This vegetarian, whole-foods blog is run by Kansas City-based Kathryne Taylor, aka Kate. Cookie is her adopted mutt, a schipperke/dachshund/Australian koolie mix.
Taylor's philosophy is solid: " I believe in eating whole foods, which are foods that are as close to their source as possible. I'm also an avid supporter of the occasional indulgence."
Her recipes are accessible and healthy.
The key ingredients are peanut butter, tomatoes and collard greens - which may not sound like an appetizing combination. You're just gonna have to trust me here. This soup is perfect for a cool fall evening.
Kayla Howey, creator of this blog, has an impressive foodie resume. She is a Chicago-based chef trained at the Culinary Institute of America who honed her kitchen skills in Napa at Thomas Keller's Bouchon Bistro.
My husband says bacon makes everything better. If you agree, you'll love this side dish.
These pancake-type fritters and zesty sauce are a nice change of pace.
Minnesota-based Melissa Coleman named her food and design blog after Martha Stewart.
Her recipes are simple with traditional ingredients. "I'm a purist at heart. Butter, cream, milk, eggs, and flour (especially wheat) all have a place in my kitchen," Coleman writes.
Her blog also has sections focused on minimalism, design and the Minneapolis house she built, which is so uncluttered it made my lived-in home feel like a bit of a jumble.
The scent of thyme, sage, cloves and nutmeg will permeate your kitchen as you stir the risotto (hopefully with a glass of wine in hand). Autumnal yumminess.
Coleman describes Swig-style cookies as yielding "a dry dough, producing a large disk of a crispy-on-the-top, cracks-around-the-edges, and soft-in-the-middle kind of cookie." The addition of pumpkin makes the cookies slightly cakey. And they're topped with cream cheese frosting. These are a better fall alternative to pumpkin spice lattes, I promise.
Jacqueline Meldrum blogs from her kitchen in Scotland. Her recipes are vegetarian and some are vegan. She named her blog Tinned Tomatoes (what we'd call canned tomatoes in America) because "they are bloomin' tasty and convenient," she says.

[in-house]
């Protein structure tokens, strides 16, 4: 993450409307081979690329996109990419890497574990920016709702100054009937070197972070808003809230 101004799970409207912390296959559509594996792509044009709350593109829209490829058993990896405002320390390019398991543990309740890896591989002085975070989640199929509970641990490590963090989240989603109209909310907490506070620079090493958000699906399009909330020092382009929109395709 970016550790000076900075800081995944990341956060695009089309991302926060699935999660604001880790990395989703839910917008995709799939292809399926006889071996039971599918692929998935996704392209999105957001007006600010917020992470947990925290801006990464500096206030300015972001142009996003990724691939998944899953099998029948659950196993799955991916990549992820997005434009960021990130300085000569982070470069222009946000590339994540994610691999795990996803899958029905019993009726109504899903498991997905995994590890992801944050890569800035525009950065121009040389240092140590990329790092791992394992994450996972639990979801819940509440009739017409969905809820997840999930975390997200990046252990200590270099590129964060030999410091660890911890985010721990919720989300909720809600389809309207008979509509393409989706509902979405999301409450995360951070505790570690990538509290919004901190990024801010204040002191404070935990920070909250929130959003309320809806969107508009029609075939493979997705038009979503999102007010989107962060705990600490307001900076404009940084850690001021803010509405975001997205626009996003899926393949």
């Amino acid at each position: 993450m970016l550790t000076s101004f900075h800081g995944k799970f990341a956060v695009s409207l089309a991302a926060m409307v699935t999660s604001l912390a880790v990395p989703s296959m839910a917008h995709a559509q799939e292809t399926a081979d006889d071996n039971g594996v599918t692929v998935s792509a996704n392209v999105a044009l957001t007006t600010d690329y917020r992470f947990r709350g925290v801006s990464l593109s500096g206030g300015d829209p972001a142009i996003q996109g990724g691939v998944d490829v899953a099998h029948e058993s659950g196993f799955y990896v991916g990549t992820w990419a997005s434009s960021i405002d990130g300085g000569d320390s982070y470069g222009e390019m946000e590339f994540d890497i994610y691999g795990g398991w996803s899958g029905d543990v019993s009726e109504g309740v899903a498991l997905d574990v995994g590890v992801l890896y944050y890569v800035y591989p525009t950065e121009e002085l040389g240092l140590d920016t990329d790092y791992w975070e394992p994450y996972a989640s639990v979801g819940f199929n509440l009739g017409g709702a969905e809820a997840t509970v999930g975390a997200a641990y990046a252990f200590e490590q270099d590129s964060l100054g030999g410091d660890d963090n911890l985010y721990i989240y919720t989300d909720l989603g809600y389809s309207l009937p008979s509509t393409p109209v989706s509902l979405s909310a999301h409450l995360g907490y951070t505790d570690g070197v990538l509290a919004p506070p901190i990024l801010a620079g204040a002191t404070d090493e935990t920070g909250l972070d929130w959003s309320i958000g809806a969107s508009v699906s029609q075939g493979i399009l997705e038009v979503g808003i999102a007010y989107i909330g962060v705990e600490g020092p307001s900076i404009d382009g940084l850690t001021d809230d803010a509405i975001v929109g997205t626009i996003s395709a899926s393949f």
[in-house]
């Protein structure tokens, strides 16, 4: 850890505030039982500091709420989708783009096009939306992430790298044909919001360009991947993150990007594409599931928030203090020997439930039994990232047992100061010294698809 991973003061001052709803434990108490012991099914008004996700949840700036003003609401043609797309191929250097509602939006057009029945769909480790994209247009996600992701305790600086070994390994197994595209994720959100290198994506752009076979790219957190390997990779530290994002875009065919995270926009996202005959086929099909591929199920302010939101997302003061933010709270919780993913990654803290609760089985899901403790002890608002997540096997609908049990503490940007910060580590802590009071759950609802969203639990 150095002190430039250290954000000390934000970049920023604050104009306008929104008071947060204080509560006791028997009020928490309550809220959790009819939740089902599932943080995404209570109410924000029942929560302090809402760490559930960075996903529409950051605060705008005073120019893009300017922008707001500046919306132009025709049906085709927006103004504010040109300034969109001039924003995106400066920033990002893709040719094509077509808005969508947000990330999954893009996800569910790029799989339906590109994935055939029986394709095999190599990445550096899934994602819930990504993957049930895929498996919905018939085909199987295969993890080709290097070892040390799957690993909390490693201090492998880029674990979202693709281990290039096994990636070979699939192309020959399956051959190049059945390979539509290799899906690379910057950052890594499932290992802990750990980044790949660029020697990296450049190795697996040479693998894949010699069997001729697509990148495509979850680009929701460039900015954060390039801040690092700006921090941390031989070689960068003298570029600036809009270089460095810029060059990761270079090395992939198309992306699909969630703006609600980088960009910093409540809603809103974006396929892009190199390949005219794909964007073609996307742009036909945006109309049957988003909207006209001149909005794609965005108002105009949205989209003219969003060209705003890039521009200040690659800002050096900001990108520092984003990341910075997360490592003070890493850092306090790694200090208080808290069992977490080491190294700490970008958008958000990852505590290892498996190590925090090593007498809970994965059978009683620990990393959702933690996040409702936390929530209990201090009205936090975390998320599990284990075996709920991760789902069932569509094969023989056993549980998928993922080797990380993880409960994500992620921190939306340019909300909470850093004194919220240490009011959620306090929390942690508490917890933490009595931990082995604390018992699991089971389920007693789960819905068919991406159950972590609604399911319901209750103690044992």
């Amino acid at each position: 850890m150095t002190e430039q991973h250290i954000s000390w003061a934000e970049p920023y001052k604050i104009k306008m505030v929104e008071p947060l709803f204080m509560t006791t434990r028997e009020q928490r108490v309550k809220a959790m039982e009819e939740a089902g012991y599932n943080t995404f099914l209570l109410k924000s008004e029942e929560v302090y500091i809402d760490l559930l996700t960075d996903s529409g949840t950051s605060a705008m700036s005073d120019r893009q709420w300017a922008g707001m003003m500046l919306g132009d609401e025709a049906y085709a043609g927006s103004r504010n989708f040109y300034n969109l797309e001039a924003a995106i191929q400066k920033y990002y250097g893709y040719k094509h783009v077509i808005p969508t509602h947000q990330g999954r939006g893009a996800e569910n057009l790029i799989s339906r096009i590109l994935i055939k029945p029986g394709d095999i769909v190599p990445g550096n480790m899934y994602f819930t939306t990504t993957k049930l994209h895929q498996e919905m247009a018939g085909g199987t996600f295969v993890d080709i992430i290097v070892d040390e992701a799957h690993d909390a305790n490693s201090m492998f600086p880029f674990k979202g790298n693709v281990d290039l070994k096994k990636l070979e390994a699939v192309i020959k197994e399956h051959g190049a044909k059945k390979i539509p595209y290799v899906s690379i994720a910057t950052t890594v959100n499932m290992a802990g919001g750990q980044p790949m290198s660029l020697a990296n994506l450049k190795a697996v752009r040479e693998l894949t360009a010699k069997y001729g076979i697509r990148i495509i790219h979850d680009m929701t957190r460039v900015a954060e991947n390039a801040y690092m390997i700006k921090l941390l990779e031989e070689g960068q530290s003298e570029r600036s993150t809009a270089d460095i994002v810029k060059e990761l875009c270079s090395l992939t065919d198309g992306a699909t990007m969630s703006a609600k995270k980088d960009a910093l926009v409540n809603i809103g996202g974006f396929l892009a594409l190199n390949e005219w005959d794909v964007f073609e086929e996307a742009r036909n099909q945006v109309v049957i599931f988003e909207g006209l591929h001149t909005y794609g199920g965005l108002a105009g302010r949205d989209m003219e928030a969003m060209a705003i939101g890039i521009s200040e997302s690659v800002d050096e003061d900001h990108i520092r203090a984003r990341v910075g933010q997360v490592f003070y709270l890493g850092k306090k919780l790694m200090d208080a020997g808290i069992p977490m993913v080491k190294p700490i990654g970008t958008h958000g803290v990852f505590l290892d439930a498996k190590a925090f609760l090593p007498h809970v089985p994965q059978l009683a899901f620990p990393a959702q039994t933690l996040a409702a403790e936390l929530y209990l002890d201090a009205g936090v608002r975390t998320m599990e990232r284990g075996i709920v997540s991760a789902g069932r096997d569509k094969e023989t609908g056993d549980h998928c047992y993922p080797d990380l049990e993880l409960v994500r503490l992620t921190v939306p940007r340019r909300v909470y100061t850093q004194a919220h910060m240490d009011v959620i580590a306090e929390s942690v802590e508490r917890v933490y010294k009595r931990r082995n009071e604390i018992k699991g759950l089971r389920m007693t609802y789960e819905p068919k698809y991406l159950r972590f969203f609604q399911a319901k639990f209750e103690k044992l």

In addition to food categories by meals, Meldrum has a section on food for babies and toddlers and one on Scottish recipes.
I tend to try the Scottish recipes because they are so unfamiliar and because she won me over with this description: "Traditional Scottish food, the type passed down through the generations, tends to be comfort food. It's to do with the often bleak weather, where at any point in the year it can become dark and driech with lots of rain."
Dreary weather requires good food, indeed.
This dense, wholesome pancake-crepe hybrid can be served sweet, or with a savory filling as a meal. The recipe originated in Staffordshire, in the West Midlands of England, where housewives set up bakeries in their homes and served these cakes through the window. Workers bought them from "holes in the wall" to eat on their way home at the end of their shift, according to the blog.
>> Fun fact: The English town of Stoke-on-Trent celebrated an Oatcake Day in 2010, according to the BBC.
This last recommendation isn't a food blog and doesn't list recipes and ingredient quantities. It's the Instagram account of a chef and restaurateur from Charleston, Brooks Reitz. Check out @brooksreitz for his "Brooks Cooks" videos on how to make simple dishes. Be sure to try these: strawberry-and-tomato salad, beet-and-cherry salad, roasty carrots with smoky blue cheese (yes, he calls them "roasty"), and clams on garlicky toast. Reitz is charming in these unpolished videos filmed in his home kitchen by his wife, and the food he cooks features plenty of fruit and veggies. I have yet to try one of his dishes that I didn't love. He also gives recommendations on food products and tools.
Bon appetit, y'all! Happy cooking.